In your 20s, it’s essential to develop good money habits. If you manage your money well at this age, you can really set yourself up for life financially. With that in mind, here are five of my top money tips for those in their 20s.
Save money by paying yourself first
Many people in their 20s struggle to save money. The reason? There’s no money left to save at the end of the month. Once they’ve paid their rent, bills, and transport, bought some new clothes and enjoyed a few nights out, there’s nothing left over.
The solution to this problem? Get into the habit of paying yourself first – it makes saving much easier. As soon as you receive your salary, redirect a proportion of it (aim for 10%+) into another account. Then, you can spend the rest guilt-free. The chances are, you won’t even miss that 10% but your savings will grow substantially over time.
Build an emergency fund
Once you’ve begun saving, focus on building up an ‘emergency fund’. This is a stash of money that provides financial security and will protect you against financial shocks such as losing your job or being hit with a large unexpected dentist bill. In terms of how much to save here, most experts agree that your emergency fund should be large enough to cover at least three months’ worth of expenses.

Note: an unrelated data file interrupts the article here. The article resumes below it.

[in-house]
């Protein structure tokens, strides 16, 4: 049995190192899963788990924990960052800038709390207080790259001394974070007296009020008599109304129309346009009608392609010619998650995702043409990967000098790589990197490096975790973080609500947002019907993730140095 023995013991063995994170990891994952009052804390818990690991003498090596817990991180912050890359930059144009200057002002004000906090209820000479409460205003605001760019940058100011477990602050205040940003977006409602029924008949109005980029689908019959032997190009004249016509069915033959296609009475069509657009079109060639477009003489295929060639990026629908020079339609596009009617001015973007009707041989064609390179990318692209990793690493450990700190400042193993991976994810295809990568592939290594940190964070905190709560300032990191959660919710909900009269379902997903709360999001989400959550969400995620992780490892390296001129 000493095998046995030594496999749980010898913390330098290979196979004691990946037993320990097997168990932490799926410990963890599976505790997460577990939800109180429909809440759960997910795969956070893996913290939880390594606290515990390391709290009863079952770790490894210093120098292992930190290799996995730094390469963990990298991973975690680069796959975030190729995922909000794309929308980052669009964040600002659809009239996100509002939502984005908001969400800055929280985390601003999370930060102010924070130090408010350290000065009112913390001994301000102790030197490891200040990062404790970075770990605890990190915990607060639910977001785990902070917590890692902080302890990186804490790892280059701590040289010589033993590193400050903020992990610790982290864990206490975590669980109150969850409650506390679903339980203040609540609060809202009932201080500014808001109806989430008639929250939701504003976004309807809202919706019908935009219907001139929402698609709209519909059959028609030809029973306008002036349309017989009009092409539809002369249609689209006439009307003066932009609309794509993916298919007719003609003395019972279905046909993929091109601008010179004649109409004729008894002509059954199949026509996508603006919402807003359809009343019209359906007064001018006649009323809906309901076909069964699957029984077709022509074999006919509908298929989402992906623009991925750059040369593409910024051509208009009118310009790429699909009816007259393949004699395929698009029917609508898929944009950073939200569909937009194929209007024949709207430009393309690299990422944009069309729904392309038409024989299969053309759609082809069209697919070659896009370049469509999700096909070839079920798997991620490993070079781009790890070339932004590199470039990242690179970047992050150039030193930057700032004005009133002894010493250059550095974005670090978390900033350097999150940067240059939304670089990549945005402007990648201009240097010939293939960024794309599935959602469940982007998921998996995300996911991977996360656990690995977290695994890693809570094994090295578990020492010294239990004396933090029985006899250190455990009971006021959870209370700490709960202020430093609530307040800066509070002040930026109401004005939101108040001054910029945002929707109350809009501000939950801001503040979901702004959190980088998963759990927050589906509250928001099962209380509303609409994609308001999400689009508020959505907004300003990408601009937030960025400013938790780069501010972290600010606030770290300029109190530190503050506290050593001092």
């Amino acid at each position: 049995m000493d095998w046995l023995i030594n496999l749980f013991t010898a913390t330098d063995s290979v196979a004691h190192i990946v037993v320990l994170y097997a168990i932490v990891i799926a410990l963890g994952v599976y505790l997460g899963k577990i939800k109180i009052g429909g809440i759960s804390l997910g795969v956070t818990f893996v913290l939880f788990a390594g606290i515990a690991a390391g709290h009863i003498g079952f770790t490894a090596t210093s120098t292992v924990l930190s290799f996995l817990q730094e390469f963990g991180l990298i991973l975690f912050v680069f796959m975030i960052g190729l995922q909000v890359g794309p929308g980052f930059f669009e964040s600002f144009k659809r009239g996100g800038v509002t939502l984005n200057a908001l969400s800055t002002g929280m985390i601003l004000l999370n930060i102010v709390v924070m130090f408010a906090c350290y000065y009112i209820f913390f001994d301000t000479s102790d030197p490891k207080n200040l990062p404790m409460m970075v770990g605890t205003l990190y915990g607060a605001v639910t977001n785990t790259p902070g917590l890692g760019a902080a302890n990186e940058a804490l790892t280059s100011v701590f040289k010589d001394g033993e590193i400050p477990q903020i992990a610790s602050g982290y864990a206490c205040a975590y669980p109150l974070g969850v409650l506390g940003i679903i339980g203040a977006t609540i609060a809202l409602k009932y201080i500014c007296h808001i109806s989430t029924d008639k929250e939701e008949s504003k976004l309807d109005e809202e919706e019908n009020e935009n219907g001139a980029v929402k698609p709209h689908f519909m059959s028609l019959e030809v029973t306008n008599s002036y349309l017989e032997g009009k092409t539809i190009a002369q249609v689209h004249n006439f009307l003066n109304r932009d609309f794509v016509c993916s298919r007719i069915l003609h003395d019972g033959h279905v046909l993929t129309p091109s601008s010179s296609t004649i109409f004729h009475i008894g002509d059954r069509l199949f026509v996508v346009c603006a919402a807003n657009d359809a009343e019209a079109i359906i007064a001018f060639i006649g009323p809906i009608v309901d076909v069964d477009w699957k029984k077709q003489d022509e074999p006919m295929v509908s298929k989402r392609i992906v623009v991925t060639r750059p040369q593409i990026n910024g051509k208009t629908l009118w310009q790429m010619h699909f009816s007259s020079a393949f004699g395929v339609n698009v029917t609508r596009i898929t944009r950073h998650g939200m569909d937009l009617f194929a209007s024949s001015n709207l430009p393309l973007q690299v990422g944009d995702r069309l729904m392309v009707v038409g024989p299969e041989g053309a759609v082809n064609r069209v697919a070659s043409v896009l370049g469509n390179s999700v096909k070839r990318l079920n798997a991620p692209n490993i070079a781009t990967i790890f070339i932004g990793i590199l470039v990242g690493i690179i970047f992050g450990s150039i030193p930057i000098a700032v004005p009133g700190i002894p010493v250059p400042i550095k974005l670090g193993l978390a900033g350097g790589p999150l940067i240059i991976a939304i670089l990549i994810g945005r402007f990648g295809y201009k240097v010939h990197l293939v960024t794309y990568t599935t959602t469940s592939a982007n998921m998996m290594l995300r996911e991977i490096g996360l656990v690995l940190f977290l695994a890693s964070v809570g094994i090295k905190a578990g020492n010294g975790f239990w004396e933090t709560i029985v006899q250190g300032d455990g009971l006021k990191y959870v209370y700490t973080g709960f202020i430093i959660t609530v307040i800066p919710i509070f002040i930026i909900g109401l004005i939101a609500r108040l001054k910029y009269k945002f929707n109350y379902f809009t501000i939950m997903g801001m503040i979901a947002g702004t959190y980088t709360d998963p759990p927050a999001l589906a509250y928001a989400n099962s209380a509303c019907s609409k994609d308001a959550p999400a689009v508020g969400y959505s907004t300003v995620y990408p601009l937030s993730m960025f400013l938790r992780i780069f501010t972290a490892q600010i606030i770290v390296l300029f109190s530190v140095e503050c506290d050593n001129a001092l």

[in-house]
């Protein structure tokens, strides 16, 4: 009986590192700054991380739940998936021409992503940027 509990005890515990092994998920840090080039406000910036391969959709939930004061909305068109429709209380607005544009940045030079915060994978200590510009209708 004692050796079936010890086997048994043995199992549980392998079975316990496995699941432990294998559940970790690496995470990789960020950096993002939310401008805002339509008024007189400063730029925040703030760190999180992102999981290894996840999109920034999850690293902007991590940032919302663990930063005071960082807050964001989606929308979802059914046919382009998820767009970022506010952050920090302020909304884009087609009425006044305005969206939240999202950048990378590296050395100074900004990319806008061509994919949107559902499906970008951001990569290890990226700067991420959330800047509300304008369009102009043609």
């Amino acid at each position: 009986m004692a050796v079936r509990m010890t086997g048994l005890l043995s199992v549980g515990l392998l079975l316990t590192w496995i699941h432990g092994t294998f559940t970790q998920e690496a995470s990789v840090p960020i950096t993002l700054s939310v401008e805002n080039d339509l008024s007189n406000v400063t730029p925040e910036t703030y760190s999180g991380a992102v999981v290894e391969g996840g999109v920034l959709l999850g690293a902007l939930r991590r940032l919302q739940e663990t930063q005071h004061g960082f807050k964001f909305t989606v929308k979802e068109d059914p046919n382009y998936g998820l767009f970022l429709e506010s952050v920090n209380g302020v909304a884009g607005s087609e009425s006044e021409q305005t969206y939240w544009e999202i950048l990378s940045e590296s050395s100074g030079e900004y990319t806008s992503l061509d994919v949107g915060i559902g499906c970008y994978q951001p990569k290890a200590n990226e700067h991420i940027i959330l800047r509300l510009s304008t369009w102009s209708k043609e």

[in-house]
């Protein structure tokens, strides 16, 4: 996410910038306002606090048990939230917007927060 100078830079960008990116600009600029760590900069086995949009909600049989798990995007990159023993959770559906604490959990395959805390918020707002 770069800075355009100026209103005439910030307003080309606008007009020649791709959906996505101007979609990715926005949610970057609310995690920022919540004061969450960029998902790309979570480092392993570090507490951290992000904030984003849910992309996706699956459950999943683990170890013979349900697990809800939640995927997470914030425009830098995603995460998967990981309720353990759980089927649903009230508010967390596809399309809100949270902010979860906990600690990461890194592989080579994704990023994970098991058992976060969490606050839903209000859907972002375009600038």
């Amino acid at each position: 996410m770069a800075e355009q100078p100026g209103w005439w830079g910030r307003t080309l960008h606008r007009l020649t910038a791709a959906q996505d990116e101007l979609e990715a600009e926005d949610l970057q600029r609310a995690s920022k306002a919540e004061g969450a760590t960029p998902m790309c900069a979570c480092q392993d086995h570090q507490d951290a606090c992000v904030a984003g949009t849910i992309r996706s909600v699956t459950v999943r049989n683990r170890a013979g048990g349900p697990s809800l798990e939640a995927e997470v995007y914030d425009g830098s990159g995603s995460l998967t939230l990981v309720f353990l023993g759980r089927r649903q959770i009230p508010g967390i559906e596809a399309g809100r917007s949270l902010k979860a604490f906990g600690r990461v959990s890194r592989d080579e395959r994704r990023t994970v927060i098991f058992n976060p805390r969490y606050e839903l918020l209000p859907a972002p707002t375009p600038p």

Open a tax-efficient account
If you’re saving for long-term goals, it can be a smart idea to open a tax-efficient account. This way, you’ll protect your gains from the taxman. One good option is the Stocks & Shares ISA. With this account, you can invest up to £20,000 per year and access your money whenever you want. Another account to consider is the Lifetime ISA. This one, which has an annual allowance of £4,000, comes with 25% bonuses from the government, however, you can’t touch the money until you turn 60 or buy your first home.
Think about retirement saving now
Your 20s is also a good time to start thinking about saving for retirement, believe it or not. Retirement may still be 40 years off, however, if you start saving a little bit now, by the time you retire, that money will have grown significantly due to the power of compounding (earning interest on your interest). If you leave retirement saving late, as most people do, you’ll have to save a huge amount later in life to be able to live comfortably in retirement.
Build your wealth by buying assets
Finally, your 20s is a great time to start accumulating assets in order to build your wealth. Assets are things that make you wealthier over time. For example, a stock that pays you a regular cash dividend is an asset. Every time you receive a dividend, you’re a little bit wealthier. Similarly, an investment fund like Fundsmith is an asset.
By contrast, liabilities reduce your wealth. A good example is a sports car. To keep that car running, you’ll need to pay for fuel, insurance, and regular servicing. Over time, that car will make you poorer.
If you can grasp this concept early on, and you focus on buying assets such as stocks and funds instead of liabilities, it will make a huge difference to your wealth over time.
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Edward Sheldon has a position in Fundsmith Equity fund. Views expressed on the companies mentioned in this article are those of the writer and therefore may differ from the official recommendations we make in our subscription services such as Share Advisor, Hidden Winners and Pro. Here at The Motley Fool we believe that considering a diverse range of insights makes us better investors.